On the eve of WWII, the foreign-controlled port of Shanghai was the rendezvous for the 20th century's most outlandish adventurers, all under the watchful eye of the fabulously wealthy Sir Victor Sassoon. Emily Hahn was a legendary New Yorker writer who would cover China for nearly 50 years, and play an integral part in opening Asia up to the West. But at the height of the Depression, "Mickey" Hahn, had just arrived in Shanghai nursing a broken heart after a disappointing affair with an alcoholic Hollywood screenwriter, convinced she would never love again. After entering Sassoon's glamorous Cathay Hotel, Hahn is absorbed into the social swirl of the expats drawn to pre-war China, among them Ernest Hemingway, Martha Gellhorn, Harold Acton, and the colourful gangster named Morris "Two-Gun" Cohen. But when she meets Zau Sinmay, a Chinese poet from an illustrious family, she discovers the real Shanghai through his eyes: the city of rich colonials, triple agents, opium-smokers, displaced Chinese peasants, and increasingly desperate White Russian and Jewish refugees - a place her innate curiosity will lead her to discover first hand. But danger lurks on the horizon and Mickey barely makes it out alive as the brutal Japanese occupation destroys the seductive world of pre-war Shanghai and Mao Tse-tung's Communists come to power in China.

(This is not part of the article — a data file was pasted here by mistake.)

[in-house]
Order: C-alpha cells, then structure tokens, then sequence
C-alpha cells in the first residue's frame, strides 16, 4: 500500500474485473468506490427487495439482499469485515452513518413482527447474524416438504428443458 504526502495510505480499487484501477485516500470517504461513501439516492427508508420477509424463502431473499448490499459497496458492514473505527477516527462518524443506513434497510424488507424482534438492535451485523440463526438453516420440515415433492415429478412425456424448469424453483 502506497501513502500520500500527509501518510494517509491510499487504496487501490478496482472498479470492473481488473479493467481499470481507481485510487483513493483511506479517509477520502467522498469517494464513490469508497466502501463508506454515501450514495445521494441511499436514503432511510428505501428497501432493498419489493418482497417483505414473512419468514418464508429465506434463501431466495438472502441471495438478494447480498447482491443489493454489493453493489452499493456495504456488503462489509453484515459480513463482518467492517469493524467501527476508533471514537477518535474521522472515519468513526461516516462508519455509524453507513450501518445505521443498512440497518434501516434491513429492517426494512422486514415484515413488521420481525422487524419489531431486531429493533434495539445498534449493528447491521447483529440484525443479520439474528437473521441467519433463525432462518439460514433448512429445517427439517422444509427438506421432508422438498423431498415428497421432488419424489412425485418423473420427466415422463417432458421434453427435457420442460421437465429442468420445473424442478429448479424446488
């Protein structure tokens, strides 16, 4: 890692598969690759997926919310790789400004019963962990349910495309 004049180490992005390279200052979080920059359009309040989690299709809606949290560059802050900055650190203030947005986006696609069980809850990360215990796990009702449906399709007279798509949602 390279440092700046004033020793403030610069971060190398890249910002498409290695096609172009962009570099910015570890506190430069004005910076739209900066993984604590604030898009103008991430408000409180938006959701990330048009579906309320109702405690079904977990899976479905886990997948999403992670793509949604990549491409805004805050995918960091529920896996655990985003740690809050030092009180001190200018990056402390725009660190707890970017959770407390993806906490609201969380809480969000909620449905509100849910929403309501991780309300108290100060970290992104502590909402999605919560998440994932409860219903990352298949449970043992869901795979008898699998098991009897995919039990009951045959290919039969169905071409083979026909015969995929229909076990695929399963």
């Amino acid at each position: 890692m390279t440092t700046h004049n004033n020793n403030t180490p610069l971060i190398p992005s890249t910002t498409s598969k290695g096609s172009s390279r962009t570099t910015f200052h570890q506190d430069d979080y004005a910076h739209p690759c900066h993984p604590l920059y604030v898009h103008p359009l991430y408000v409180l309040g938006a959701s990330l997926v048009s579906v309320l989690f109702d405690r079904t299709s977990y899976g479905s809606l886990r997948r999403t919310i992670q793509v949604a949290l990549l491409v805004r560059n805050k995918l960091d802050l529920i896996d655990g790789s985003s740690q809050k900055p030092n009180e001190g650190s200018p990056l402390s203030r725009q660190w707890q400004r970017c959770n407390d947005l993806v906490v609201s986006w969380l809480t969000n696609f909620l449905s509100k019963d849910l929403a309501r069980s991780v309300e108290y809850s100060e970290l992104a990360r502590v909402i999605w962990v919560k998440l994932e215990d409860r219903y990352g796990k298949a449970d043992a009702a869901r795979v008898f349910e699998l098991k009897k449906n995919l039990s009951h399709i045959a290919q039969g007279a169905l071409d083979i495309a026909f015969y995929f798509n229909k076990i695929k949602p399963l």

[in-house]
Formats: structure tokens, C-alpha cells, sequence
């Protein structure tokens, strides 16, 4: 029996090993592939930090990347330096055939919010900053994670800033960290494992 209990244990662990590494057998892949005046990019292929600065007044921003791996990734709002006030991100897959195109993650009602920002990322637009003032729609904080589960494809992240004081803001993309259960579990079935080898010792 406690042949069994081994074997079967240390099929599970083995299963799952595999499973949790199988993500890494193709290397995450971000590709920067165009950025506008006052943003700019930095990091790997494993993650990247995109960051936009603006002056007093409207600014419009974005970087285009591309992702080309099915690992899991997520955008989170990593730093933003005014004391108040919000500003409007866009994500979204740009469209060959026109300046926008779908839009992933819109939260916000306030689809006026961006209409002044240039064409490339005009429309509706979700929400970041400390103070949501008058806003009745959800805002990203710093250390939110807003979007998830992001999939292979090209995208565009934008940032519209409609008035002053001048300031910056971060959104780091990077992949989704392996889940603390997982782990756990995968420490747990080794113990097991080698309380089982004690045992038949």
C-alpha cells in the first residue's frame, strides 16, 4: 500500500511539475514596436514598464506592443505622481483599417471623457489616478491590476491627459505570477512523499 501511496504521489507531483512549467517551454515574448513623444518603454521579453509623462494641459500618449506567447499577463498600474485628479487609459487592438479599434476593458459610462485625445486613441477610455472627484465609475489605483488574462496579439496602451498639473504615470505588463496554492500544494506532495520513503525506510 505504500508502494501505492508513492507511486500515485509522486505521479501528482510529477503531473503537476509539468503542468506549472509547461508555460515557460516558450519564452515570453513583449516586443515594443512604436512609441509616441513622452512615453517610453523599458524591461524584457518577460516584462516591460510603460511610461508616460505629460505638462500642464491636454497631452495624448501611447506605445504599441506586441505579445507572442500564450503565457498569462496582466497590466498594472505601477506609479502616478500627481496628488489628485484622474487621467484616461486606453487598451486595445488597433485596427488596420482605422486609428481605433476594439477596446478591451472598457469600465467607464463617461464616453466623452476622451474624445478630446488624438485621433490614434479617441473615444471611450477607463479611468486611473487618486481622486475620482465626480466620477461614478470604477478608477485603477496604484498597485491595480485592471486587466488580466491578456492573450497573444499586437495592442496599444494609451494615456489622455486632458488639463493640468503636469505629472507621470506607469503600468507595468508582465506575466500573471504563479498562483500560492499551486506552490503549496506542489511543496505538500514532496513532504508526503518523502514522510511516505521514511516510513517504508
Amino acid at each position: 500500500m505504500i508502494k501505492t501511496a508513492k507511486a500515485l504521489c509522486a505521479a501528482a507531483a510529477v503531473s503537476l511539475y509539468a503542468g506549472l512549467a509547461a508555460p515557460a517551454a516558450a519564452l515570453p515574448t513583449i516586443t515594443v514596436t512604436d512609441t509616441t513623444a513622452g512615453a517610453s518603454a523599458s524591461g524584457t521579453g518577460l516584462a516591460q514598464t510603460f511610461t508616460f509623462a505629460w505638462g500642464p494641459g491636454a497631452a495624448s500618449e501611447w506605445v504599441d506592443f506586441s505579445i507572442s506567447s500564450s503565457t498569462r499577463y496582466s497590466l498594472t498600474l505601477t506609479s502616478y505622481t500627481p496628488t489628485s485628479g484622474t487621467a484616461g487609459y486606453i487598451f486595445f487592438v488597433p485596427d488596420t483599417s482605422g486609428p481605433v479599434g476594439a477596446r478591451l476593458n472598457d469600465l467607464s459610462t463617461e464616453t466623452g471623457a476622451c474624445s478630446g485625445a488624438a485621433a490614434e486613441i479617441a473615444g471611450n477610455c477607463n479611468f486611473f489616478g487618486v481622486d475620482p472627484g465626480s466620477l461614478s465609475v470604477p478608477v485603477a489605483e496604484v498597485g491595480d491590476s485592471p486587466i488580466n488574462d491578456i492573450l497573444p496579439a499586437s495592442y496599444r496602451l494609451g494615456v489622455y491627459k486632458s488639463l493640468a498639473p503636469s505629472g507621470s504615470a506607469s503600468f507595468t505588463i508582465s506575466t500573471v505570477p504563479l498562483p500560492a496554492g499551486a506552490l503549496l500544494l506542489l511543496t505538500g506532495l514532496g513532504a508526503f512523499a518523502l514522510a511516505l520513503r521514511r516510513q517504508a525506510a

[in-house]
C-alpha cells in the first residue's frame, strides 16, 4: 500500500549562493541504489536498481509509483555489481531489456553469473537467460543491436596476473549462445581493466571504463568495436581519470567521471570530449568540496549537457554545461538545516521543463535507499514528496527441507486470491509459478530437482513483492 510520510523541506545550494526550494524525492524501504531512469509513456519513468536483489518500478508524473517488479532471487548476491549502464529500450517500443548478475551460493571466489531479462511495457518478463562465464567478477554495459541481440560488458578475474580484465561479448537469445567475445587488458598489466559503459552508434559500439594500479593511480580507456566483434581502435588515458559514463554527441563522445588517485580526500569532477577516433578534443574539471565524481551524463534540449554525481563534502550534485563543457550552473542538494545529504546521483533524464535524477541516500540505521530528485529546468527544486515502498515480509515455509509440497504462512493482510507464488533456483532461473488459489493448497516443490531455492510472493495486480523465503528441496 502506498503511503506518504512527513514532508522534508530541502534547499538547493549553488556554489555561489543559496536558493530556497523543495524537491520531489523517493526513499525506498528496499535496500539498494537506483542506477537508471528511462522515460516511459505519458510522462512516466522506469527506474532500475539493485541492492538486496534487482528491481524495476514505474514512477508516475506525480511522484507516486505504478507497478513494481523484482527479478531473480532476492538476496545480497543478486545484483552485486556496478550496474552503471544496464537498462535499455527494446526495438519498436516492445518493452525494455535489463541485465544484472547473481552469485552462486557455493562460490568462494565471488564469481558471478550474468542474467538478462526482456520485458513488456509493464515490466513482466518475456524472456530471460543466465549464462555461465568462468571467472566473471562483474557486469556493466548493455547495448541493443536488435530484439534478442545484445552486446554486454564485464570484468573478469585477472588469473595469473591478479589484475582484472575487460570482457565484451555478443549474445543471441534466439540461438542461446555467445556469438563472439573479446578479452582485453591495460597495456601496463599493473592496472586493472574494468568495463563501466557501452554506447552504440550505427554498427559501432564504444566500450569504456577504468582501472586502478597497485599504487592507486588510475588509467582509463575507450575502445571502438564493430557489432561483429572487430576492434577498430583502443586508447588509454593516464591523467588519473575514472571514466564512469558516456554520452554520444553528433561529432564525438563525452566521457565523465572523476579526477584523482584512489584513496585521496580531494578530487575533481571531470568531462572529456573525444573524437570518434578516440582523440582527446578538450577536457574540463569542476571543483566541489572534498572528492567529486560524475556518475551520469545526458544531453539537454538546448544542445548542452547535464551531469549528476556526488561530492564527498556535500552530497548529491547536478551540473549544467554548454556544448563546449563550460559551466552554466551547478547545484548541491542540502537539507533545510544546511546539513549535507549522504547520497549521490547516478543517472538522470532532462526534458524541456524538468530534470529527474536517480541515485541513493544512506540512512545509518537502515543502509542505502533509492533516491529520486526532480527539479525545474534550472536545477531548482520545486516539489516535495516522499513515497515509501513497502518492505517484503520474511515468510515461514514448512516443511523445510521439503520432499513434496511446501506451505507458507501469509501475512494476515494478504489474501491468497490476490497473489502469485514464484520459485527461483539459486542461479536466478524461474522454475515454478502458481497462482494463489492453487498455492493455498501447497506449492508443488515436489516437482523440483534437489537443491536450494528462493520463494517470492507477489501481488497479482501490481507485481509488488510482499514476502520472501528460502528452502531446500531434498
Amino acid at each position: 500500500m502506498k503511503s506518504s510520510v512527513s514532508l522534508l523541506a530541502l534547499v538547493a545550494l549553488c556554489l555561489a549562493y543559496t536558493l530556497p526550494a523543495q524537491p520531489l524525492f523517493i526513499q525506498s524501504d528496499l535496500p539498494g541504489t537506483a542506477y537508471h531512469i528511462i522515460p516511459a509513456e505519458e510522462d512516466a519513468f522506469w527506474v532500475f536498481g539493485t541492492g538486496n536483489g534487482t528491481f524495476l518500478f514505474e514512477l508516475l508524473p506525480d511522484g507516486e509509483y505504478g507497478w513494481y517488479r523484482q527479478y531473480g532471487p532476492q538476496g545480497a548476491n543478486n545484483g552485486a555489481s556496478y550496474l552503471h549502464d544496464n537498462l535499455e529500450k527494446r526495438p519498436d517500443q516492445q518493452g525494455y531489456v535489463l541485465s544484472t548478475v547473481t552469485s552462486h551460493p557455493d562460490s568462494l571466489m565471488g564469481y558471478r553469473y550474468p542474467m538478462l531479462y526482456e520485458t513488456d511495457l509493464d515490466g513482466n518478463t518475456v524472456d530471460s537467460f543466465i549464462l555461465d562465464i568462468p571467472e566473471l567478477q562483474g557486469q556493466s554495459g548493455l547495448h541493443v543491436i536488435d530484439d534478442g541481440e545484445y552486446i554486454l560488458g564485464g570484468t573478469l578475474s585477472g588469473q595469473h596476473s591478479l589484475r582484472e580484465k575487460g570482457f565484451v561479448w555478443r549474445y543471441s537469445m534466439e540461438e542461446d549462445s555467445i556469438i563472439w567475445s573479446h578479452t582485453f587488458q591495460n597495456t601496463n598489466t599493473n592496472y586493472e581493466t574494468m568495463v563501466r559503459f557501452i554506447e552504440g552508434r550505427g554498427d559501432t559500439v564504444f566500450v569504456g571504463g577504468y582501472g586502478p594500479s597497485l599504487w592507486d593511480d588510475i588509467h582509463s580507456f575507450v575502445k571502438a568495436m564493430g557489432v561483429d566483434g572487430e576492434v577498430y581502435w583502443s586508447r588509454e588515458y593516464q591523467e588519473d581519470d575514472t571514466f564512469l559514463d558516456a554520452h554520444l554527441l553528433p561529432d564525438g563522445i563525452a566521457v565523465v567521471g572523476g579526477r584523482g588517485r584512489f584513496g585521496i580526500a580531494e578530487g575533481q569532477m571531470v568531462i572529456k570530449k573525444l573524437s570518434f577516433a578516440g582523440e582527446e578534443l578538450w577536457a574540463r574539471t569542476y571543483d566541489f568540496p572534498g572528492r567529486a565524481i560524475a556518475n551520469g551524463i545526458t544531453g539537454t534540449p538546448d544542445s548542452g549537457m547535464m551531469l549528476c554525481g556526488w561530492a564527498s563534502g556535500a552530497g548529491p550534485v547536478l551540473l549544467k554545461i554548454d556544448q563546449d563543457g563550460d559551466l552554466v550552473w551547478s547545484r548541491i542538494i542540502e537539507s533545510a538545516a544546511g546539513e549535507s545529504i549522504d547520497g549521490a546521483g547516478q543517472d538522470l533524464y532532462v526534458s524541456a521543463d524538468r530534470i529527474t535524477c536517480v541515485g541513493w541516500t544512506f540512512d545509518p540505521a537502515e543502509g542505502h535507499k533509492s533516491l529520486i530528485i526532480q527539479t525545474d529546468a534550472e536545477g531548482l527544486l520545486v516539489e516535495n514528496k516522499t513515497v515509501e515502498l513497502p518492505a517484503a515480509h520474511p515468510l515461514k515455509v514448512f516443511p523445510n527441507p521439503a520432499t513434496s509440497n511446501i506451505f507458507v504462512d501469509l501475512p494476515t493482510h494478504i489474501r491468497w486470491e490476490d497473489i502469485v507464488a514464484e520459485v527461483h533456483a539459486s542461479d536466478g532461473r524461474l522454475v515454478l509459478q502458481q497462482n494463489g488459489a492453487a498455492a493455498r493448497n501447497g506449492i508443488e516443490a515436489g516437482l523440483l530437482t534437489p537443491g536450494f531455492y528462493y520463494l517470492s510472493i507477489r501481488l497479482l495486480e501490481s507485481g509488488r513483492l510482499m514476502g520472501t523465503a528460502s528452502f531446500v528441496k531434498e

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Could have been better
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